“What a spectacular setting,” the president said as he arrived. “Let’s get the grill going.”
Some in the audience got to City Hall at 1:30 a.m. Sunday to score free tickets, and several said Republican opposition to Obama’s initiatives had put them more firmly in the president's camp.
“How can you get anything done when no one supports you?” asked Tracy Hamann, 41, who works at a small company in Cannon Falls that manufactures plastic wraps for underground piping. “He was dealt a really bad hand, and the Republicans are doing absolutely nothing to help him change it.”
Hamann said she had firsthand proof that the president’s economic policies had benefits: The stimulus act required that all new underground pipe be wrapped in plastic manufactured in the U.S.
“It’s been a help for us,” she said.
Katrina Karlsen Carlson, 51, lost her job last October and has yet to find a new one. “There is nothing out there,” she said. She scored a picnic table just two seats away from the presidential lectern and said she doesn’t blame Obama for her poor job prospects.
“That our boat is still afloat, he deserves so much credit,” Karlsen Carlson said. “It was like the Titanic when he took office and we didn’t sink.”
Karlsen Carlson — like many Minnesotans, she’s of Norwegian ancestry, her husband Swedish — voted for Obama in 2008 and will do so again, she said.
“We need to think for ourselves,” she said. “These Republicans would have us believe this economy is of Obama’s making.”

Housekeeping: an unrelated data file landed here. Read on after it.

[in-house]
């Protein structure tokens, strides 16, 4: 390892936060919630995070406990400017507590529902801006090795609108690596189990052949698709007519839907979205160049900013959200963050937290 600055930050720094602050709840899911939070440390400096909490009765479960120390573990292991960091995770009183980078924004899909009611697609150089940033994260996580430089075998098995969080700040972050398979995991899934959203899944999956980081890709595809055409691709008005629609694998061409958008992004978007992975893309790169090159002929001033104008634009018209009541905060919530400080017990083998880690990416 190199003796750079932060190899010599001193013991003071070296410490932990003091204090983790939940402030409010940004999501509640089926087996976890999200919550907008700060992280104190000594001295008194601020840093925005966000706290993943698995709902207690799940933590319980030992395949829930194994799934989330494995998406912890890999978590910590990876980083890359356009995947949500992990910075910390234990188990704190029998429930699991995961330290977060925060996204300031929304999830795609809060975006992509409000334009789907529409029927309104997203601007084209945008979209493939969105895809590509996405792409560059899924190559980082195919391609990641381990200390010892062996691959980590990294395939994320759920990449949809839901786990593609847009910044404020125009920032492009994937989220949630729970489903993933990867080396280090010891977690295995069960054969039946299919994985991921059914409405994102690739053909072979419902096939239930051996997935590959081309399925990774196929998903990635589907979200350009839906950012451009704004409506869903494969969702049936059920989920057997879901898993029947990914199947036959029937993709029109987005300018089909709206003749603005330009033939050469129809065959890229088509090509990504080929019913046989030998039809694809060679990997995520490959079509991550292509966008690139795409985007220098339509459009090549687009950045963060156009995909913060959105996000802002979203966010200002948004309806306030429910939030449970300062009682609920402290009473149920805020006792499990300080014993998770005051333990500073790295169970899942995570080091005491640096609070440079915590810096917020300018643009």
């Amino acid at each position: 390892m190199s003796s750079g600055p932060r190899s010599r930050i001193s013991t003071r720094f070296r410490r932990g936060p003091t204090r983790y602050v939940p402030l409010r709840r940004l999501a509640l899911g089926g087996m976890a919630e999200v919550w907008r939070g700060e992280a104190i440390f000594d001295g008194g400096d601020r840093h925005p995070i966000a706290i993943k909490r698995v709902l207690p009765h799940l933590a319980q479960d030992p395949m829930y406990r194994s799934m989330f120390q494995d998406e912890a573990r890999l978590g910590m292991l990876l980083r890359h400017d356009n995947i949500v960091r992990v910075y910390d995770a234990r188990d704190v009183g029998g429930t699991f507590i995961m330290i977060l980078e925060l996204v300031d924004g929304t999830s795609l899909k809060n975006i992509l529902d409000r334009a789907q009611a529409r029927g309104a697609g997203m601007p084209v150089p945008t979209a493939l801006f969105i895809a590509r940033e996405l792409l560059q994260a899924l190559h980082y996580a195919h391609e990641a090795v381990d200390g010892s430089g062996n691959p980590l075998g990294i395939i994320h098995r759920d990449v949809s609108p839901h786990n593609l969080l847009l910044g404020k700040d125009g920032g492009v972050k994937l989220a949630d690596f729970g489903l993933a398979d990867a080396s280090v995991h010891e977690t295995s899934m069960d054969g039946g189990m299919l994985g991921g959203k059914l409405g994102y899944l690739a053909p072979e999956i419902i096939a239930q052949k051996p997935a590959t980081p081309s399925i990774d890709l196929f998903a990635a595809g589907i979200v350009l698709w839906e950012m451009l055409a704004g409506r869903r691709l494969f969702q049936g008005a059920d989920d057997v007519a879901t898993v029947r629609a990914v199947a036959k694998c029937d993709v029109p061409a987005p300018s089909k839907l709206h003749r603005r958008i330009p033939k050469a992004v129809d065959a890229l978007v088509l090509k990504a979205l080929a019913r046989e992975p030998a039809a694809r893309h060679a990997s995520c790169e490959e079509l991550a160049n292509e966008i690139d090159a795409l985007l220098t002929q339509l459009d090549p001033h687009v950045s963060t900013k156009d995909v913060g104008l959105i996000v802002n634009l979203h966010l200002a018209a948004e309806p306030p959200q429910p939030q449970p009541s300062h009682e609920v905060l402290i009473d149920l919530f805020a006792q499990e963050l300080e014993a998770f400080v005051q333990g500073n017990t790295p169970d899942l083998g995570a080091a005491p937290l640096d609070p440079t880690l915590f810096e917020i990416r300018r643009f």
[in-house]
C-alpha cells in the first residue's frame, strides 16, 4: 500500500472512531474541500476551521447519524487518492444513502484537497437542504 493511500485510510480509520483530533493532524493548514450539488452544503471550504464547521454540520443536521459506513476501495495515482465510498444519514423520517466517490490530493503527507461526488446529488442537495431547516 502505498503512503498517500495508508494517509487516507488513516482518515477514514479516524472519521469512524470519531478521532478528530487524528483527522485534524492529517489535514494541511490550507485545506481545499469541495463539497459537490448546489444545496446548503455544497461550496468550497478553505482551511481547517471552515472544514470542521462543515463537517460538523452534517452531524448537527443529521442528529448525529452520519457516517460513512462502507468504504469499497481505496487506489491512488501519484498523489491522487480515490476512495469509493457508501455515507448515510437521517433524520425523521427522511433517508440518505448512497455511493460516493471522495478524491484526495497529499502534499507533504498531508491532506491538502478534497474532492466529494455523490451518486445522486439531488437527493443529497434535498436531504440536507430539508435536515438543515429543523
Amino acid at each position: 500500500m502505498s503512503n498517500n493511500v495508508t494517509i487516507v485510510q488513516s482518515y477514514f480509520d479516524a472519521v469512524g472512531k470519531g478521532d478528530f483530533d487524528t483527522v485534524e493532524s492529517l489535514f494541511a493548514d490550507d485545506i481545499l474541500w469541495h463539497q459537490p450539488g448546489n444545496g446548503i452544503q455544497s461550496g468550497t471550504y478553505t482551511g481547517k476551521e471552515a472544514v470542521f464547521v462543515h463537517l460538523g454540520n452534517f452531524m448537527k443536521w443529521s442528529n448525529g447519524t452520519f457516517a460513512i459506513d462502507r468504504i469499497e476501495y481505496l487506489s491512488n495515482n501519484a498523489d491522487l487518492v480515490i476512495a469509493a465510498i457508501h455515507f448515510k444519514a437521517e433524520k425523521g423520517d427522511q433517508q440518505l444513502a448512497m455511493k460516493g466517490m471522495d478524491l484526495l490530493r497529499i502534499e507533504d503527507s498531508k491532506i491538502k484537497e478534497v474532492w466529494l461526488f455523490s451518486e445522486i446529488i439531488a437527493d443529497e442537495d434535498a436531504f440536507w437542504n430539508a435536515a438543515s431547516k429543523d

Along the bus route, however, some Minnesotans displayed cooler feelings: “Obama take your BS and go home,” read a sign posted on a giant steer on a bluff along the highway.
The president was to speak later at the Seed Savers Exchange in Decorah, Iowa, where a crowd waited amid haystacks between two red barns, one topped with a weathervane of a cow. And an
The trip brought Obama to Iowa just four days after his 2012 Republican rivals held sway over the airwaves, competing for voters by bashing his tenure.
The president offered no new ideas for job creation but outlined a number of measures that he’s been pushing, including an infrastructure bank to rebuild crumbling highways and bridges.
He reiterated his call for increased tax revenue as part of any plan to cut the federal budget deficit, at one point citing investor Warren Buffett’s recent New York Times essay in which Buffett called for the U.S. to “stop coddling ‘billionaires like me.‘ “
“He pointed out that he pays a lower tax rate than anyone in his office, including the secretary,” Obama said.
The visit fell two days after Minnesota U.S. Rep. Michele Bachmann clinched the straw poll of Iowa Republicans, but there were few fans of the Republican congresswoman at the president’s event.
“I’m praying that people do not believe Minnesotans are anything like her,” Karlsen Carlson said, calling Bachmann’s stance on the debt ceiling “embarrassing, mortifying.
“She’s not one of us,” she said.
Kathy Taylor of Inver Grove Heights, Minn. was standing with her grandchildren with other onlookers about a block or so from where Obama had lunch.
"He's doing as good a job as he can," she said, but she hasn't decided whom she'll vote for. She's considering Bachmann.
"I'd still like to see a whole lot less government. . . . I love her energy; I love her convictions. I have the same kind of convictions she does."
As for Obama, Taylor said: "He wanted change, change, change. We haven't seen that kind of change."